DALLAS — A fitness camp trainer for Texas-based Camp Gladiator recently filed an unpaid overtime class action lawsuit against her former employer alleging willful violations of the Fair Labor Standards Act and Texas wage laws.
Should the court overseeing the case grant the lawsuit class action status, other similarly affected plaintiffs could join the claim to collect their own back overtime wages.
To become a full-time primary trainer, prospective employer must first apply in writing and then pass a series of assigned tasks which include the creation of business and workout plans, attendance at meetings, and preparing a sales plan. The program can take anywhere from six to 10 weeks, during which time individuals are classified as unpaid interns, according to the lawsuit.
The plaintiff claims the practice do not meet federal standards for individuals who may be classified as unpaid interns and therefore should be treated as wage earning employees. The Department of Labor applies a six-factor test for unpaid internships, which includes:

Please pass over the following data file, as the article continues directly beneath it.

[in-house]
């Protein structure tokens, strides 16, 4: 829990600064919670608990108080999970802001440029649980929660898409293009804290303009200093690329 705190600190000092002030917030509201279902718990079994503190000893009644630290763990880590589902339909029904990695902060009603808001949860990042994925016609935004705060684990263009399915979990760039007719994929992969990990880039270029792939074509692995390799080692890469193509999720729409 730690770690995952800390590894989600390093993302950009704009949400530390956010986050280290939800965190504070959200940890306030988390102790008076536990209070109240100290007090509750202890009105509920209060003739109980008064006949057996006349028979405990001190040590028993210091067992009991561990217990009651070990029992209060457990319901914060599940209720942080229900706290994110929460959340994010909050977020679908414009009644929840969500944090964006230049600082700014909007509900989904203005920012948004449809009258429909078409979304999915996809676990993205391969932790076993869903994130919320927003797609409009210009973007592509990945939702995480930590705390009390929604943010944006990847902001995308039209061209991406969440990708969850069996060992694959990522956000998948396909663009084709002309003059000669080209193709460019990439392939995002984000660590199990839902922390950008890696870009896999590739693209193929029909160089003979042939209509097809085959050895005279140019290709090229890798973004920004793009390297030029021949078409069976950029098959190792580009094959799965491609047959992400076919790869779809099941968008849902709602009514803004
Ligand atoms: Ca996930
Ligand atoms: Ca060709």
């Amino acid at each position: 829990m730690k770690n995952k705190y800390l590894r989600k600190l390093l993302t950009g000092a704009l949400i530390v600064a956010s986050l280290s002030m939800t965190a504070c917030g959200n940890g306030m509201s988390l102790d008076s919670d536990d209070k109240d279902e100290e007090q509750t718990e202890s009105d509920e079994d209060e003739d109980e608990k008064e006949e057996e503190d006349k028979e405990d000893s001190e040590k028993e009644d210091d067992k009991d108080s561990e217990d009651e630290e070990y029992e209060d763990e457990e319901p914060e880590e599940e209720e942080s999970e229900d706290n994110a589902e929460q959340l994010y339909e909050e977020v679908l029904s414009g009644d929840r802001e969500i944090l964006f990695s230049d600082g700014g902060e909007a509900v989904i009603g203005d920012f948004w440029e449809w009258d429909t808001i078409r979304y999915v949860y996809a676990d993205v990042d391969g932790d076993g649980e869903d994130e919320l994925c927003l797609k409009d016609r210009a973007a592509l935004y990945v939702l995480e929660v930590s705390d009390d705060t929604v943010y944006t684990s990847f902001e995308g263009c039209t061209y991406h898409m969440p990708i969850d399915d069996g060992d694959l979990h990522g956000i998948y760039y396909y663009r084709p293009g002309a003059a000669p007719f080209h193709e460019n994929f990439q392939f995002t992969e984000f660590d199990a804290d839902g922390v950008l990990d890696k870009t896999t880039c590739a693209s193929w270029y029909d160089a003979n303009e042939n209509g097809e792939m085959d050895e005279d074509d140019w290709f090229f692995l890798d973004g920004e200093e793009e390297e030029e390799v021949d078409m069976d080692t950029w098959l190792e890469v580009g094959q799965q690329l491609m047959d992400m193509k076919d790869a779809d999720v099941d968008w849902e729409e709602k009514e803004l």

- The internship is similar to training which would be given in an educational environment
- The experience is for the benefit of the intern
- The intern does not displace regular employees, but works under close supervision of existing staff
- The employer providing the training derives no immediate advantage from the activities of the intern
- Interns are not necessarily entitled to a job at the conclusion of the internship
- The employer and the intern understand that the intern is not entitled to wages for the time spent in the internship
Federal Payroll Recordkeeping Laws
The lawsuit further claims primary trainers were improperly classified as independent contractors, making them ineligible to receive overtime payments. The plaintiff claims she and other primary trainers were not paid overtime for time spent working over 40-hours and their hours spent on the job were not recorded.
Like unpaid internships, the Internal Revenue Service (IRS) and the Department of Labor require workers meet certain criteria to be classified as independent contractors. This is known as the IRS 21-factor test for independent contractors.
Class Action Overtime Lawsuits
Call (855) 754-2795 or complete the Free Unpaid Overtime Case Review form on the top right of this page if you feel that you and and other employees believe that your wage rights are being violated under the FLSA. Our top-rated team of unpaid wage lawyers will evaluate your situation to determine your best course of action to help you seek justice.
Our office will also determine if it is in your best interest to file a lawsuit against your employer. Because strict time limitations apply for filing these types of claims, we advise you contact our experienced unpaid overtime wage attorneys at your earliest convenience and preserve your legal rights.